David Ely is an RTC Contributor
It’s that time of year again: Conference season. UConn and Pittsburgh opened up the Big East slate Monday night with the first of what will be many highly-anticipated conference matchups over the next couple of months. It won’t be much longer until we get Pitt-Georgetown, Duke–Maryland, Washington–Washington State, Ohio State–Purdue and plenty over other mouth-watering games. It’s definitely a more appealing prospect than watching Kentucky pummel Winthrop or Texas beat down North Florida.
What We Learned
- It might have been wise for Jim Calhoun to schedule some true road games for his young UConn squad before its Big East opener at Pittsburgh. The Huskies certainly played as though they weren’t prepared for what was waiting for them in the amped up Peterson Events Center. But honestly, there was little reason to think that this game was going to be anything other than a wakeup call for UConn. The Huskies boast seven freshmen, and only three players in its rotation that had ever played at that venue. No surprises here that the Panthers jumped out to an early double-digit lead and cruised to a 78-63 win. At least the Huskies can take solace in the fact that they don’t have to face Pittsburgh again until possibly the Big East Tournament. The Panthers’ length along the perimeter makes them a tough matchup for Kemba Walker, who needed 27 shots and 11 free throws to score 31 points against the likes of Ashton Gibbs and Brad Wanamaker.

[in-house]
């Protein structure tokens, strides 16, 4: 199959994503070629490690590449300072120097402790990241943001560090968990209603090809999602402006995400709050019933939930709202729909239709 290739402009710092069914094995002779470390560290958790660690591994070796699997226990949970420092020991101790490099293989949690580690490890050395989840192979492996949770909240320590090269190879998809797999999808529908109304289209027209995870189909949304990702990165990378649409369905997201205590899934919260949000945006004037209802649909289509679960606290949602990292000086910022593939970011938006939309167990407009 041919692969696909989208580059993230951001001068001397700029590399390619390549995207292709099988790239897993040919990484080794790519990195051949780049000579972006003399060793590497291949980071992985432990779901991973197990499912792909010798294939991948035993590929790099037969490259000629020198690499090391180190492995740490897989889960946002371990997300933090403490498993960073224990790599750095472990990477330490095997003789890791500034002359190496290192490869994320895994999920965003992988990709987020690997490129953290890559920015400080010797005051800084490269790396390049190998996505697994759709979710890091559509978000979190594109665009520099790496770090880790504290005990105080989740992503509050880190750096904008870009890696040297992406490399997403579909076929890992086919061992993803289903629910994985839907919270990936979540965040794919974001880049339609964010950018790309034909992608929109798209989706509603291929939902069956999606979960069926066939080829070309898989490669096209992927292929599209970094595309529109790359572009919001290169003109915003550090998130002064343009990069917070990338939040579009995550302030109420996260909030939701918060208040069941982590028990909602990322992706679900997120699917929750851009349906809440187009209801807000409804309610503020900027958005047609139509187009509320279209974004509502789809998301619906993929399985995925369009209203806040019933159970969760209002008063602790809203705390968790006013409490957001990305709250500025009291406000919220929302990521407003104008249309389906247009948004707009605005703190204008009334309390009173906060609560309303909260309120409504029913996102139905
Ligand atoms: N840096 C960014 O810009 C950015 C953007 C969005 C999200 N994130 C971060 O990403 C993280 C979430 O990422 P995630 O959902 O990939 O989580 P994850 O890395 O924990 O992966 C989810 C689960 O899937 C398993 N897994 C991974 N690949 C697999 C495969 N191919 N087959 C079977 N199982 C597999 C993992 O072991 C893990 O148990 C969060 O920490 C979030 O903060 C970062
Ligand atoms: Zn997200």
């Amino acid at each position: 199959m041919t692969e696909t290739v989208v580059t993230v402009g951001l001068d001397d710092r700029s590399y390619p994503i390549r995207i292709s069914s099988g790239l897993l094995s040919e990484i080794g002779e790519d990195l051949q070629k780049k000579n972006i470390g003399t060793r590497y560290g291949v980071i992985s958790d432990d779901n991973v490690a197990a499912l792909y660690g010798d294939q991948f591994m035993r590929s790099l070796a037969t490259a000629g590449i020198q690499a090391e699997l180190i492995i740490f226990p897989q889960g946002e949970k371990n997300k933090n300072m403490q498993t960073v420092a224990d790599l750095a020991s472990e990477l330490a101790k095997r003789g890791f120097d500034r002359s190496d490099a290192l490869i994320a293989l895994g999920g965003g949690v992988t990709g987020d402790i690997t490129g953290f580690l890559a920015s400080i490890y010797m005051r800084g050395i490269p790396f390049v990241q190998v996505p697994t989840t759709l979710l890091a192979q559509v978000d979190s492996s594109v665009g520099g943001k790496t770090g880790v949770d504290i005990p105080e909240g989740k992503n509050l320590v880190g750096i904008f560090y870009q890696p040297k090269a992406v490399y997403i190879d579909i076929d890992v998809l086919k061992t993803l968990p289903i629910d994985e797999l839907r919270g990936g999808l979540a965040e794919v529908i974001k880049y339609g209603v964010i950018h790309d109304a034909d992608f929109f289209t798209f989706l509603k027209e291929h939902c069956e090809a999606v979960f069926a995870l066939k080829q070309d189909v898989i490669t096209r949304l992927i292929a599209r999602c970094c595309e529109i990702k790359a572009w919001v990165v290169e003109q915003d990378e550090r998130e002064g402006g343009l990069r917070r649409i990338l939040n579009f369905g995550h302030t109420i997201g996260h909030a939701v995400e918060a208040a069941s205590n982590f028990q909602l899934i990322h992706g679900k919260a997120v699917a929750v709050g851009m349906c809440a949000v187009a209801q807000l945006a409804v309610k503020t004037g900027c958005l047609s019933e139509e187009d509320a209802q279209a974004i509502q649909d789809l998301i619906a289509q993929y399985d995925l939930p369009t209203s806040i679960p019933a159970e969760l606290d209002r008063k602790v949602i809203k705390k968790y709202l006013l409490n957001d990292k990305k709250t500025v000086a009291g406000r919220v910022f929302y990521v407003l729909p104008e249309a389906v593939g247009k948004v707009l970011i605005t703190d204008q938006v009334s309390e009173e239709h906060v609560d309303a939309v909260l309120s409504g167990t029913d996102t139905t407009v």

- After a less-than-stellar start to its season, in which Butler got smoked by Louisville and lost in overtime to Evansville en route to a 4-4 record through its first eight games, it now looks like Brad Stevens’ squad has righted the ship. The Bulldogs have won five in a row and just beat Washington State on Christmas Day to win the Diamond Head Classic. Key to the Bulldogs recent surge has been their improved play on the defensive end. Butler has not allowed more than 68 points since Mississippi Valley St. put up 71 on Dec. 11, and in their last four wins, the Bulldogs have allowed their opponents to shoot the following percentages: Stanford, 31.4%; Utah, 39.6%; Florida State, 38%; and Washington State, 40.7%. The Bulldogs’ defensive numbers still aren’t great, they rank 48th in KenPom’s adjusted defensive efficiency rankings and they’re #272 in turnover %, but they’re on their way back to being a squad that can win games on the defensive end. As the schedule shifts to Horizon League play, the Bulldogs again are a safe bet to claim another conference championship.